Pentagon turns to Silicon Valley for combat upgrade
U.S. pilots flying combat sorties against Islamic State and al-Qaeda offshoots soon may be directed to hit “pop up” targets — such as fleeing vehicles, ambushes and attempts to plant roadside bombs — through streamlined planning tools crafted in Silicon Valley.
Starting this month, software specialists from the Pentagon’s Defense Innovation Unit Experimental, or DIUx, will spend weeks at the Air Force’s war-planning headquarters at Al Udeid Air Base in Qatar. They’ll work with airmen on a beta version of a tool to replace a hodgepodge of chat, Microsoft Excel and Word and other applications now used to coordinate “dynamic strikes” against “pop up” targets that can’t be anticipated days in advance.
The air operations upgrade is the most ambitious task yet for DIUx, the Defense Department’s 2-year-old outpost in Mountain View, Calif. Set up under former Defense Secretary Ash Carter to tap the creative ideas of small, innovative non-defense companies, the unit’s role in the air-planning software is a sign it’s being embraced by James Mattis, Carter’s successor.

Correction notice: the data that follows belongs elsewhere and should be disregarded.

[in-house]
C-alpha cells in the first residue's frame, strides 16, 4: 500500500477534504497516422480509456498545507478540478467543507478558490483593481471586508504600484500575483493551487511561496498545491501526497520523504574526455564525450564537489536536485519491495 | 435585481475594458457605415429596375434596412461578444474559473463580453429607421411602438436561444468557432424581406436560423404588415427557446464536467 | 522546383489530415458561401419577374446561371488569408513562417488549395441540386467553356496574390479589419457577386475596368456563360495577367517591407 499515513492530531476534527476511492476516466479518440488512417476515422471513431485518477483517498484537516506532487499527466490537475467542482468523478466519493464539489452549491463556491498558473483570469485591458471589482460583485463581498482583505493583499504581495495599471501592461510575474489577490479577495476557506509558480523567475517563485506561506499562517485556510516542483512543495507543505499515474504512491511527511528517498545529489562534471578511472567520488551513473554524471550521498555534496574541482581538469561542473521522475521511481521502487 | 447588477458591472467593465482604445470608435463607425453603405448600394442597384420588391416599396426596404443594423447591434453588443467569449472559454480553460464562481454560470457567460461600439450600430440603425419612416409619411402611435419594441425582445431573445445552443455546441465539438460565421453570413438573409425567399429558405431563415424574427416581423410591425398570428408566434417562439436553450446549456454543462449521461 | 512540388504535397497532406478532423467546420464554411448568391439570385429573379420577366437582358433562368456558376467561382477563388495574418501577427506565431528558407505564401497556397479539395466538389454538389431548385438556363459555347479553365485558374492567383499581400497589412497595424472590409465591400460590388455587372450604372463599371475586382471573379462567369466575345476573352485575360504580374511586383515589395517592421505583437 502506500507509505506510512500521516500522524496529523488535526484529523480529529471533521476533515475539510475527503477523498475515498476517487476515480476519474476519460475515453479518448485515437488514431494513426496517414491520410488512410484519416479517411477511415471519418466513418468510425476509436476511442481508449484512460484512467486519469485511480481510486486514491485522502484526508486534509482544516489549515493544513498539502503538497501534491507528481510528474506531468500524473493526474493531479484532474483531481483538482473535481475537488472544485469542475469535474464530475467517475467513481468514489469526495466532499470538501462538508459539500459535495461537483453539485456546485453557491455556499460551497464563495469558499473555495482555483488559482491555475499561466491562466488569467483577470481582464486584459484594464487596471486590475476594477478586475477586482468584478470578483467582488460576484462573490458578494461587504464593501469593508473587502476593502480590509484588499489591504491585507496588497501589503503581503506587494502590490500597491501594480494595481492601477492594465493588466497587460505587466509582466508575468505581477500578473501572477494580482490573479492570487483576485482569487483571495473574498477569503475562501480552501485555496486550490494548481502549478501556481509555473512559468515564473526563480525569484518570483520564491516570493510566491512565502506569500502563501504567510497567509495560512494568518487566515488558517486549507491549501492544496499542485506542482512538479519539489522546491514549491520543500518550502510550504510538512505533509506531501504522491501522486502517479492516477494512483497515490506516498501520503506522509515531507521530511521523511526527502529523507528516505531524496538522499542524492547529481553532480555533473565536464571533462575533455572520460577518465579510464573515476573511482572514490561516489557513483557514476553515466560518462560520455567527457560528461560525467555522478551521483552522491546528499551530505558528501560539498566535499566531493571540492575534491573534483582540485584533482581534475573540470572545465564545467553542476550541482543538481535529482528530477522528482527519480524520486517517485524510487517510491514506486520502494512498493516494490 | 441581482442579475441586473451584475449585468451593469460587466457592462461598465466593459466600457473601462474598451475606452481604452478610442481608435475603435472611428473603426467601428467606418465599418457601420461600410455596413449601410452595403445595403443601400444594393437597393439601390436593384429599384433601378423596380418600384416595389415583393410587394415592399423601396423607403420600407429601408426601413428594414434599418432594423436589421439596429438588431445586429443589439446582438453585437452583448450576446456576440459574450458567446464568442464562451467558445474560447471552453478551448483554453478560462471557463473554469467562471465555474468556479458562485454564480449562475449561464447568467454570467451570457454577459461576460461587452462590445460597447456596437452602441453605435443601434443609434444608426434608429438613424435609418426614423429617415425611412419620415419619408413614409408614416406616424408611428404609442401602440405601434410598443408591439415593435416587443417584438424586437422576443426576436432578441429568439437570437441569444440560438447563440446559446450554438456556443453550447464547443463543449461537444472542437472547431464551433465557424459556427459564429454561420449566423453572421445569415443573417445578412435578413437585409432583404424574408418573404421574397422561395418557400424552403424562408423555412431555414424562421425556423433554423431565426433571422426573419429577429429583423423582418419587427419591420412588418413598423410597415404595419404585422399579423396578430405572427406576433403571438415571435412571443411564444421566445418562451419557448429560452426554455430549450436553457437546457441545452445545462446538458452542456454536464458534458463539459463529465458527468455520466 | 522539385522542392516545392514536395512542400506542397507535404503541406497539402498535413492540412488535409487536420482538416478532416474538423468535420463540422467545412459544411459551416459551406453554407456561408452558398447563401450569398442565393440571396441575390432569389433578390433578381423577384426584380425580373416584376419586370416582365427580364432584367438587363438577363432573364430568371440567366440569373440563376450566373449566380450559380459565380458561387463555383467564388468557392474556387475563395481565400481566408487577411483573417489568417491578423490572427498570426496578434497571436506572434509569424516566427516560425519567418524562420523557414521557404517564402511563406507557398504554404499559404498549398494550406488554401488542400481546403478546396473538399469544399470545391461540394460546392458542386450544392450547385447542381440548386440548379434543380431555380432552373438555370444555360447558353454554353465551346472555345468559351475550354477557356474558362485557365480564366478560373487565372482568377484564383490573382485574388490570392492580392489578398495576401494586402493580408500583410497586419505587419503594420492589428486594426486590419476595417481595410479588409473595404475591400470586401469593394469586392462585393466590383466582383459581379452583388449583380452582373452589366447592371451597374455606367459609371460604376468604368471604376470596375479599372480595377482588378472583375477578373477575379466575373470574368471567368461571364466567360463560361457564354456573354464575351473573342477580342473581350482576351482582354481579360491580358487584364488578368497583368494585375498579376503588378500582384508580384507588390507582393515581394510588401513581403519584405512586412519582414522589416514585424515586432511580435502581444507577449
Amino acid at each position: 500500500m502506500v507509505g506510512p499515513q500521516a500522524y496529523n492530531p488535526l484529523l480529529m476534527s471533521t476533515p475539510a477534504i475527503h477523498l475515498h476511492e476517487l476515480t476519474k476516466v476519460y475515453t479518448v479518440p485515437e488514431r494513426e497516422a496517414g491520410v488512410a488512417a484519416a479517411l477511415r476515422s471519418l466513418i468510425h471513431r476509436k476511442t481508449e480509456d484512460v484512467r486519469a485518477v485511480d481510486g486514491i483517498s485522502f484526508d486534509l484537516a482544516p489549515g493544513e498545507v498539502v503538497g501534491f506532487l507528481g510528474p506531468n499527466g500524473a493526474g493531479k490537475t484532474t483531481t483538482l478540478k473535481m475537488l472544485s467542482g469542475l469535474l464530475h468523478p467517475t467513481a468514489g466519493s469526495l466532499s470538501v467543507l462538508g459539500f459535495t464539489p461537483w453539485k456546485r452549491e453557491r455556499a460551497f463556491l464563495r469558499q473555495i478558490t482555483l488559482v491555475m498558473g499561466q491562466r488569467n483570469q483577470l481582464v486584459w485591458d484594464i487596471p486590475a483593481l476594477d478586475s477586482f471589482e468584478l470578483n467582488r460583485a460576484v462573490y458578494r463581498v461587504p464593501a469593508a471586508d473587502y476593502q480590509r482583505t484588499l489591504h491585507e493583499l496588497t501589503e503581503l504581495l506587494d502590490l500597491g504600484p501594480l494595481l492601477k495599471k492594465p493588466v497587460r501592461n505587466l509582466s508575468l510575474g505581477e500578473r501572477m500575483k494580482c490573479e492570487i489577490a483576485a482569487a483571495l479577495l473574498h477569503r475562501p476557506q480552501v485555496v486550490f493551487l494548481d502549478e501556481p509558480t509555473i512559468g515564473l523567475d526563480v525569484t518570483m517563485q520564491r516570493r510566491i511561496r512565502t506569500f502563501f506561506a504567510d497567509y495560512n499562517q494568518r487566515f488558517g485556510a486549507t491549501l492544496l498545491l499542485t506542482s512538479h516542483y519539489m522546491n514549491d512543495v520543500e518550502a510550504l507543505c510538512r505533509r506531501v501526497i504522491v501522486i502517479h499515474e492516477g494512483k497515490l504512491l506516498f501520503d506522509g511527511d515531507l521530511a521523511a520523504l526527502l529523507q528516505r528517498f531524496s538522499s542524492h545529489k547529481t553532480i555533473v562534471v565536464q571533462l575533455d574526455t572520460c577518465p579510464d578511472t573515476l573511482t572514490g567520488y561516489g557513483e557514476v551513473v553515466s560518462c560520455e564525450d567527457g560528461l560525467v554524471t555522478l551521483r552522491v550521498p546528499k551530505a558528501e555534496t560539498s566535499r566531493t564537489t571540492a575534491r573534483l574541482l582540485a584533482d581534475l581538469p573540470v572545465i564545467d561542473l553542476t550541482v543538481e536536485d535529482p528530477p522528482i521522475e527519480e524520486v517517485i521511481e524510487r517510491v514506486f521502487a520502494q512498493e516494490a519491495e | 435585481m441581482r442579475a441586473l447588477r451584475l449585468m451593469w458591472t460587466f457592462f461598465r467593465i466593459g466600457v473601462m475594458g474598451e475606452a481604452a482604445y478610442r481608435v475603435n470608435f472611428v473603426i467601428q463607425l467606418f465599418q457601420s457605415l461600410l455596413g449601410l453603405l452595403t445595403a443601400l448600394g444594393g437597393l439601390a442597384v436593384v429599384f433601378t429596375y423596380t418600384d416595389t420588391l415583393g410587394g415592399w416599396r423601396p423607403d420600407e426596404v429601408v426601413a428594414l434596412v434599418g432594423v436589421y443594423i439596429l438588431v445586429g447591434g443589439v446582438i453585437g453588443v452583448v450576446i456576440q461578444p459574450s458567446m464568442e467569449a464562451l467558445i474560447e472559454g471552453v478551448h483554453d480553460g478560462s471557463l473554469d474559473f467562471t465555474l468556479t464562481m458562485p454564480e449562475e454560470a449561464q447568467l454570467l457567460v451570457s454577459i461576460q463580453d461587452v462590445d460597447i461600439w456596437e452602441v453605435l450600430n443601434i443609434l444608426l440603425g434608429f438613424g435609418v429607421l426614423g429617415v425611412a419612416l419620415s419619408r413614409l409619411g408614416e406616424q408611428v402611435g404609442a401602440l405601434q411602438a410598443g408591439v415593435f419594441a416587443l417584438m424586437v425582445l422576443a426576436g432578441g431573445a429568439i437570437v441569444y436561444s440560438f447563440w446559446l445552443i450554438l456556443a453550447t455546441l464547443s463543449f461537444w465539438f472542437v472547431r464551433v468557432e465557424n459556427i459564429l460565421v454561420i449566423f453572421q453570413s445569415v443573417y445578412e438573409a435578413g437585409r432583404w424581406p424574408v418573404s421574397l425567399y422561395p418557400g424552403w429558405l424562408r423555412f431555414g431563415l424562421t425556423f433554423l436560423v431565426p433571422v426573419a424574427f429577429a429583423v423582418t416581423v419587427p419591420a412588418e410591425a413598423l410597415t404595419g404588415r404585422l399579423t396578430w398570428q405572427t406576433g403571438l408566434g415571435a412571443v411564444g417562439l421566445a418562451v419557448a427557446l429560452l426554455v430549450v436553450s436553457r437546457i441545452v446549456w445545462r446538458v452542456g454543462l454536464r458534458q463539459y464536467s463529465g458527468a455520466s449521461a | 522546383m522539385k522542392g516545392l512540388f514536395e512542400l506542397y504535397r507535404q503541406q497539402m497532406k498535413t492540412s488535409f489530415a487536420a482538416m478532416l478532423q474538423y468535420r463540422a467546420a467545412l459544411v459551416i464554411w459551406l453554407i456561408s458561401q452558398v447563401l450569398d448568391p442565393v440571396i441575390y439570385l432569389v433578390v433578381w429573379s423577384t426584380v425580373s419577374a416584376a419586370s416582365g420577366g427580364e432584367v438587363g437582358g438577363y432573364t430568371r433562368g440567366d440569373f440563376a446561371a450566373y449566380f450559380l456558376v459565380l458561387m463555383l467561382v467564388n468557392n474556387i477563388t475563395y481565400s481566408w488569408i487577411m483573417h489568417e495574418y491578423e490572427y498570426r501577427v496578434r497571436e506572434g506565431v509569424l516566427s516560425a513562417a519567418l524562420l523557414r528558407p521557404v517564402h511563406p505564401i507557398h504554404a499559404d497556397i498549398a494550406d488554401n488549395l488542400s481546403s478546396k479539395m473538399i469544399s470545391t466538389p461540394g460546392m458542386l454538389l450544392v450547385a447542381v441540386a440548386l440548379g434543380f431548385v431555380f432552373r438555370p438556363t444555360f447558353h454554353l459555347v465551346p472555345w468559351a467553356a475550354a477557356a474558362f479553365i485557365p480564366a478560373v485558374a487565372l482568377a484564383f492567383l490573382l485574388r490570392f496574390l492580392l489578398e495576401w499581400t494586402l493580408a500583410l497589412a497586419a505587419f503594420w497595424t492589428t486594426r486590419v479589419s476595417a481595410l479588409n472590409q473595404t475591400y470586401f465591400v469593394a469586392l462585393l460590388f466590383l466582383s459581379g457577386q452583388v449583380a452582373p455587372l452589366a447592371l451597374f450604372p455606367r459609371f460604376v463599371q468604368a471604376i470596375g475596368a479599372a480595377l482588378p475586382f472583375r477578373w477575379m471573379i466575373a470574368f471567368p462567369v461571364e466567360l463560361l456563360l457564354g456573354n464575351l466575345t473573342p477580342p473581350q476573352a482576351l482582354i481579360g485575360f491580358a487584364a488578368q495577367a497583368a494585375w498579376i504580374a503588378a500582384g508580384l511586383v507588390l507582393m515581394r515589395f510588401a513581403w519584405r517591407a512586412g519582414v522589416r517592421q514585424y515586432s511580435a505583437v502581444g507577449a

Mattis is also scheduled to show his support with a visit to DIUx on Thursday, during a West Coast trip. “The secretary sees a lot of value in us having this relationship” in Silicon Valley, Navy Capt. Jeff Davis, a Pentagon spokesman, told reporters this week.
The unit had a rocky first year, prompting Carter to reboot DIUx, replacing its first director with Raj Shah, a former F-16 pilot and combat veteran who headed a technology startup. While there was speculation that DIUx would be axed as an Obama administration pet project, it has survived with strong support from Air Force Gen. Paul Selva, vice chairman of the Joint Chiefs of Staff.
DIUX, for example, has developed a streamlined contracting process that cut the time needed for small technology companies to do business with the Pentagon.
Next, the goal is for the streamlined system for “pop up” targets to be running actual combat missions by year-end, with standardized nine-line digital messages directing pilots to new targets during hours-long sorties.
“Microsoft Word and Microsoft Excel are great, but they were not designed for deconfliction in combat,” Air Force Lt. Col. Enrique Oti said. “All that deconfliction is occurring right now, but it’s occurring over phone calls,” chat and Excel. So “we are building a system where everybody operates inside a single application.”